Concerns about traditional long term care policies have led to the birth of at least two other options.
If you’re shopping around for long term care, there are three options available:
- Traditional (stand-alone) long term care
- Fixed annuity with LTC benefits
- Life insurance policy with a long term care rider
Each option has its advantages and disadvantages, and it helps to understand what each choice might mean for you. This article highlights the main factors and characteristics surrounding each option.
Stand-alone long term care policy
Traditional long term care policies are the most common option and have been around for many years. Some of the key cons with these policies are that they can be expensive, have no cash value, require strict underwriting, and are subject to premium increases. In the eyes of policyholders, perhaps the biggest issue with traditional plans is their ‘premium creep’. People are worried about paying premiums and never needing care, in which case they wouldn’t receive a dime in benefits.
Affordability also happens to be another significant issue when it comes to long term care. If you purchase an LTC policy but just can’t afford it anymore after a couple of years, there’s a high likelihood that you’re going to drop it, essentially losing your money. This is yet another reason why a number of potential traditional LTC clients are going for life insurance with a long term care rider.
Industry experts across the board agree that these objections with stand-alone long term care policies have triggered a proliferation of hybrid life and annuity products with which it now competes.
For clients who’re looking for peace of mind and best possible protection from long term care costs, traditional policies happen to be most advantageous. Think about it this way: by investing small amounts of money to an LTC policy each month/year, you’ll have much more to invest for retirement. You’ll be able to concentrate on retirement finances and income without ever having to worry about long term care costs coming in the way. Since traditional LTC policies are not diluted (where the same policy is used to do more than one thing), they tend to be very useful when it comes to providing a strong reassurance against the potentially devastating cost of long term care services.
Fixed annuity with LTC benefits
A fixed annuity is a CD-like investment vehicle that provides a steady income stream. Currently, given the low-interest rates in the market, fixed annuities are quite a tough sell. However, a lot of risk-averse shoppers are using this as an alternative to traditional long term care policy. An LTC annuity eliminates the ‘use it or lose it’ premium creep that traditional policies come with. They are generally quite less expensive than stand-alone policies.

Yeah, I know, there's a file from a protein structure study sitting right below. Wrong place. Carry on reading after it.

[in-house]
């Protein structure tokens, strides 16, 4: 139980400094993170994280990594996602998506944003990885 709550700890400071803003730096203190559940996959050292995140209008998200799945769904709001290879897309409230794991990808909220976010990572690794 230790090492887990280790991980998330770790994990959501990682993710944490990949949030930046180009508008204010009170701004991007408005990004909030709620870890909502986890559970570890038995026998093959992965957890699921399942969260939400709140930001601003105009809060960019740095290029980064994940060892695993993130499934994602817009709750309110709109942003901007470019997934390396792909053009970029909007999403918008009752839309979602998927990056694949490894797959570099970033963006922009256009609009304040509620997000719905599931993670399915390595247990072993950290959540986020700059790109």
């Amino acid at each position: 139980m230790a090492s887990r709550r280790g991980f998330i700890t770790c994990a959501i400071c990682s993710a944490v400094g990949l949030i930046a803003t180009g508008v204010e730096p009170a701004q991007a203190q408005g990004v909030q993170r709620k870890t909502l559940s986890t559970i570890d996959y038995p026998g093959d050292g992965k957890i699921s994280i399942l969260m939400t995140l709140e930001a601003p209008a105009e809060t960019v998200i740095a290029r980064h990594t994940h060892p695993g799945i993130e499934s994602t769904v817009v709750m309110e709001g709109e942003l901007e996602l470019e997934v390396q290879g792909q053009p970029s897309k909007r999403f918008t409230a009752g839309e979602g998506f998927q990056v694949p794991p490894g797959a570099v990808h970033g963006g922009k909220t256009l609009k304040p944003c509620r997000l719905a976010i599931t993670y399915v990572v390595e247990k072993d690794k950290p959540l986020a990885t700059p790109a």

For most fixed annuities, if you have $110,000, that’s your $110,000 to spend, regardless of whether or not you need LTC. But when you include in the rider for extra 1.5-3% annually, you might easily have double as much to use for long term care. Given that you’ve put in your $110,000 and pay the rider fee for about 7 years, your annuity will have $155,000 to $207,000 that you can for long term care.
Several advantages of the annuity approach include:
- You retain access to your money (of course, various fees apply)
- The LTC rider is usually less expensive than a stand-alone LTC policy.
- You don’t need health underwriting to purchase a fixed annuity. Thus, this option also happens to be very popular with people who have been turned down for a traditional LTC policy.
The major disadvantages are:
- You have to make a very steep upfront payment/investment
- The rider fees can significantly eat into the interest income of your annuity
- You’ll be locking your money at a relatively low-interest rate.
Annuities tend to not be such an excellent idea when interest rates are low. But when interest rates go up, annuities make a lot of sense to a lot of people.
Life insurance + LTC rider
The life insurance + LTC rider approach is pretty much very straightforward. This entails investing in a cash-value policy (whole, universal, or variable universal life) and an additional rider for long-term care coverage. If you end up needing care, your LTC insurance coverage is triggered and comes as your policy’s death benefit. If you don’t ever need LTC, the death benefit will be paid out to your beneficiary. Essentially, this approach offers a balance win-win situation that’s farfetched from the ‘use it or lose it’ approach to traditional policies.
The upside with life insurance and LTC hybrid policies is that it pays either way (whether as a long-term care policy or as a death benefit).
And the downside? Some of these policies tend to be quite expensive, and at the end of it, you’ll just be getting back your own money.